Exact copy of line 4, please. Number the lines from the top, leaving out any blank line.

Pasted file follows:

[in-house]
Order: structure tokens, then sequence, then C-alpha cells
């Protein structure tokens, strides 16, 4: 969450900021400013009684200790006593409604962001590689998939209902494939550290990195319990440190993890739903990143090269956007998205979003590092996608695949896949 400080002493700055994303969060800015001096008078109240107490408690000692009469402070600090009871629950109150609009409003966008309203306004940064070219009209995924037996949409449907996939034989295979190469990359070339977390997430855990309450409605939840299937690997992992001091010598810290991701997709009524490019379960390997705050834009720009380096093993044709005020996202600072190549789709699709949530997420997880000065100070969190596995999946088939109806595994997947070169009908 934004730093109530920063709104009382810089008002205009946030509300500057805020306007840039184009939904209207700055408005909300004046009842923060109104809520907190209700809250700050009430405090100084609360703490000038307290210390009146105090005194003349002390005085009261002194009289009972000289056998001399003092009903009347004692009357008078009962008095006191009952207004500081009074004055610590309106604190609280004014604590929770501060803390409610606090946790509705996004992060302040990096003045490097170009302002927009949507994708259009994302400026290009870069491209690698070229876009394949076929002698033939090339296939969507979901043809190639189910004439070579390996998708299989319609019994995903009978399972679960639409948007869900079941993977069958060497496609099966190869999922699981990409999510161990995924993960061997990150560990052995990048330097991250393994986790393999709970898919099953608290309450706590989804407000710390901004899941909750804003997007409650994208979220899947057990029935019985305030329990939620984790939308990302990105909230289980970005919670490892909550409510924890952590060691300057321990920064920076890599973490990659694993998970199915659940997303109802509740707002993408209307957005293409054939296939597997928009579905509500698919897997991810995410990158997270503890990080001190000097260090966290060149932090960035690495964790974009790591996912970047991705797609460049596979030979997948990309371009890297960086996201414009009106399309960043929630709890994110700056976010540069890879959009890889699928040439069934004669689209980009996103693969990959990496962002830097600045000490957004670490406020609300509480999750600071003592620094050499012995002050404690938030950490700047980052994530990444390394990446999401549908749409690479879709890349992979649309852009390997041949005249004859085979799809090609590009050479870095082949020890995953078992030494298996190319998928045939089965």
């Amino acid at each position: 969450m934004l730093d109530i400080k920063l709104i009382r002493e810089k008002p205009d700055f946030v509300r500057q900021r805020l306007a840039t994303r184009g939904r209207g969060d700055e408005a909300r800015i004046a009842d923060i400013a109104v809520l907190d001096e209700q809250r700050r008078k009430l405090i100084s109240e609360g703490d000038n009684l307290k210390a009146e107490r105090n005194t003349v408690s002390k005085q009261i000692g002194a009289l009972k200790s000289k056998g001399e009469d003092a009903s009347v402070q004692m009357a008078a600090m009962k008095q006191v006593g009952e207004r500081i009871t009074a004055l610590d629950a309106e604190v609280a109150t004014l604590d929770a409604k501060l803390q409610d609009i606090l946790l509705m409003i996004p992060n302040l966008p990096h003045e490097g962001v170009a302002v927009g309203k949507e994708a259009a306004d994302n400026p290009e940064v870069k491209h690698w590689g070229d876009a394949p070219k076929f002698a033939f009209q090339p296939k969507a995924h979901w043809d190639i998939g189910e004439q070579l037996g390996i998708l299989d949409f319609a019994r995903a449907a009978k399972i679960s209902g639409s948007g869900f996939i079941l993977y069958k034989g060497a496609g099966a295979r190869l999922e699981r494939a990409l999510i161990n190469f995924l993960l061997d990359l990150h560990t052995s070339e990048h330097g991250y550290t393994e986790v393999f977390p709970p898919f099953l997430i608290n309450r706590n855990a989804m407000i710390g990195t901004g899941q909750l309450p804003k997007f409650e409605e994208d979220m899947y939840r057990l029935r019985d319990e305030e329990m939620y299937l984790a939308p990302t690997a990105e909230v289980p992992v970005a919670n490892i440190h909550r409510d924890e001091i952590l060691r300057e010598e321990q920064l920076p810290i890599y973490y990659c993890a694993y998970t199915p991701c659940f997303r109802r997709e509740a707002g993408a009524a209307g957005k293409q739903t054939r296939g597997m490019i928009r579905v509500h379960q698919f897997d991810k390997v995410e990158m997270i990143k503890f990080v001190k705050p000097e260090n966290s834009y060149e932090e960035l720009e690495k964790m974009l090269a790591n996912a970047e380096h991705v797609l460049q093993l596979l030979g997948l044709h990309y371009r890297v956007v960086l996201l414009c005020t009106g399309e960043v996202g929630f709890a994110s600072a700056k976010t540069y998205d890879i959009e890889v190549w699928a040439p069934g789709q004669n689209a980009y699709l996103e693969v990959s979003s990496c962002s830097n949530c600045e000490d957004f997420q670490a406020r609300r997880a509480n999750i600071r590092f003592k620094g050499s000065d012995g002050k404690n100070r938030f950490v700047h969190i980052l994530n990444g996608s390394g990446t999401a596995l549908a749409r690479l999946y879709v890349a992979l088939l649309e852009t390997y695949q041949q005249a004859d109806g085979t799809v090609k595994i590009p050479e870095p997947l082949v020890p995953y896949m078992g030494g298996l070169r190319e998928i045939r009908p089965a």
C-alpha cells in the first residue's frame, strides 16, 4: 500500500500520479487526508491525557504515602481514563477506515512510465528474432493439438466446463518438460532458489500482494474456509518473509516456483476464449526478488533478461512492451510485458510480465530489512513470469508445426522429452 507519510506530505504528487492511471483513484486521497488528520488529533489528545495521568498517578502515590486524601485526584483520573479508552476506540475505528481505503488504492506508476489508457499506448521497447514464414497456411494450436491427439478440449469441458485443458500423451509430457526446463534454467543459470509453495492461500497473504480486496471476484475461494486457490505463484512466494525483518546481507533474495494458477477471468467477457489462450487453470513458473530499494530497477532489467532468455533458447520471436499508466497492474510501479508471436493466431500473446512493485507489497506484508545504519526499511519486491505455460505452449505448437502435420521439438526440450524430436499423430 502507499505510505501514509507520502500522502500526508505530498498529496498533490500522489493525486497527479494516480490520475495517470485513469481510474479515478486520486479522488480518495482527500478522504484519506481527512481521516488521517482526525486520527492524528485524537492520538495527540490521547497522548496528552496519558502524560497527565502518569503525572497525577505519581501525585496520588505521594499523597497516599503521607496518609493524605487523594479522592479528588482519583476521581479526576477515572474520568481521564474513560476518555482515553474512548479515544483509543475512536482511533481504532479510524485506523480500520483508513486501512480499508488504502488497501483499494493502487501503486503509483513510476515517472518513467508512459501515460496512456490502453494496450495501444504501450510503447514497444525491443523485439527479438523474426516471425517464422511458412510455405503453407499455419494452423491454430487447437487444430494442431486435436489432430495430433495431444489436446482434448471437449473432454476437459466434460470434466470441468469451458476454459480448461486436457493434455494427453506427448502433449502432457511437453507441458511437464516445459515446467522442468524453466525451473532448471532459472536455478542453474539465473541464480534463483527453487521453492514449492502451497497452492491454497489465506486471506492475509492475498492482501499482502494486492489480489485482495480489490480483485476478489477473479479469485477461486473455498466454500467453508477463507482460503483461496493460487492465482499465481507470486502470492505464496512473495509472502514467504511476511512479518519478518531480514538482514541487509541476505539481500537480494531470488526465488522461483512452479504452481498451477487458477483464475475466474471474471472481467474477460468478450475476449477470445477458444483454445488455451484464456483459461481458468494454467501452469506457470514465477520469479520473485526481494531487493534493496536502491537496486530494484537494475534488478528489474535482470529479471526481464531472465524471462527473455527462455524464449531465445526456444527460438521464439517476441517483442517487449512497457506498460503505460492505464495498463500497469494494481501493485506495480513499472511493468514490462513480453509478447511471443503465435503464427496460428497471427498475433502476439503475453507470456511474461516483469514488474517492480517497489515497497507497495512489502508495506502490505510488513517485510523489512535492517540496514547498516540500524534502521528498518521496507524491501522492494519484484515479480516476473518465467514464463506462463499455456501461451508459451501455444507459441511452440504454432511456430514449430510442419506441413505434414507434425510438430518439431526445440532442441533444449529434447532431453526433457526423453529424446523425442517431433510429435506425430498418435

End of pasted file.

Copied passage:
């Amino acid at each position: 969450m934004l730093d109530i400080k920063l709104i009382r002493e810089k008002p205009d700055f946030v509300r500057q900021r805020l306007a840039t994303r184009g939904r209207g969060d700055e408005a909300r800015i004046a009842d923060i400013a109104v809520l907190d001096e209700q809250r700050r008078k009430l405090i100084s109240e609360g703490d000038n009684l307290k210390a009146e107490r105090n005194t003349v408690s002390k005085q009261i000692g002194a009289l009972k200790s000289k056998g001399e009469d003092a009903s009347v402070q004692m009357a008078a600090m009962k008095q006191v006593g009952e207004r500081i009871t009074a004055l610590d629950a309106e604190v609280a109150t004014l604590d929770a409604k501060l803390q409610d609009i606090l946790l509705m409003i996004p992060n302040l966008p990096h003045e490097g962001v170009a302002v927009g309203k949507e994708a259009a306004d994302n400026p290009e940064v870069k491209h690698w590689g070229d876009a394949p070219k076929f002698a033939f009209q090339p296939k969507a995924h979901w043809d190639i998939g189910e004439q070579l037996g390996i998708l299989d949409f319609a019994r995903a449907a009978k399972i679960s209902g639409s948007g869900f996939i079941l993977y069958k034989g060497a496609g099966a295979r190869l999922e699981r494939a990409l999510i161990n190469f995924l993960l061997d990359l990150h560990t052995s070339e990048h330097g991250y550290t393994e986790v393999f977390p709970p898919f099953l997430i608290n309450r706590n855990a989804m407000i710390g990195t901004g899941q909750l309450p804003k997007f409650e409605e994208d979220m899947y939840r057990l029935r019985d319990e305030e329990m939620y299937l984790a939308p990302t690997a990105e909230v289980p992992v970005a919670n490892i440190h909550r409510d924890e001091i952590l060691r300057e010598e321990q920064l920076p810290i890599y973490y990659c993890a694993y998970t199915p991701c659940f997303r109802r997709e509740a707002g993408a009524a209307g957005k293409q739903t054939r296939g597997m490019i928009r579905v509500h379960q698919f897997d991810k390997v995410e990158m997270i990143k503890f990080v001190k705050p000097e260090n966290s834009y060149e932090e960035l720009e690495k964790m974009l090269a790591n996912a970047e380096h991705v797609l460049q093993l596979l030979g997948l044709h990309y371009r890297v956007v960086l996201l414009c005020t009106g399309e960043v996202g929630f709890a994110s600072a700056k976010t540069y998205d890879i959009e890889v190549w699928a040439p069934g789709q004669n689209a980009y699709l996103e693969v990959s979003s990496c962002s830097n949530c600045e000490d957004f997420q670490a406020r609300r997880a509480n999750i600071r590092f003592k620094g050499s000065d012995g002050k404690n100070r938030f950490v700047h969190i980052l994530n990444g996608s390394g990446t999401a596995l549908a749409r690479l999946y879709v890349a992979l088939l649309e852009t390997y695949q041949q005249a004859d109806g085979t799809v090609k595994i590009p050479e870095p997947l082949v020890p995953y896949m078992g030494g298996l070169r190319e998928i045939r009908p089965a």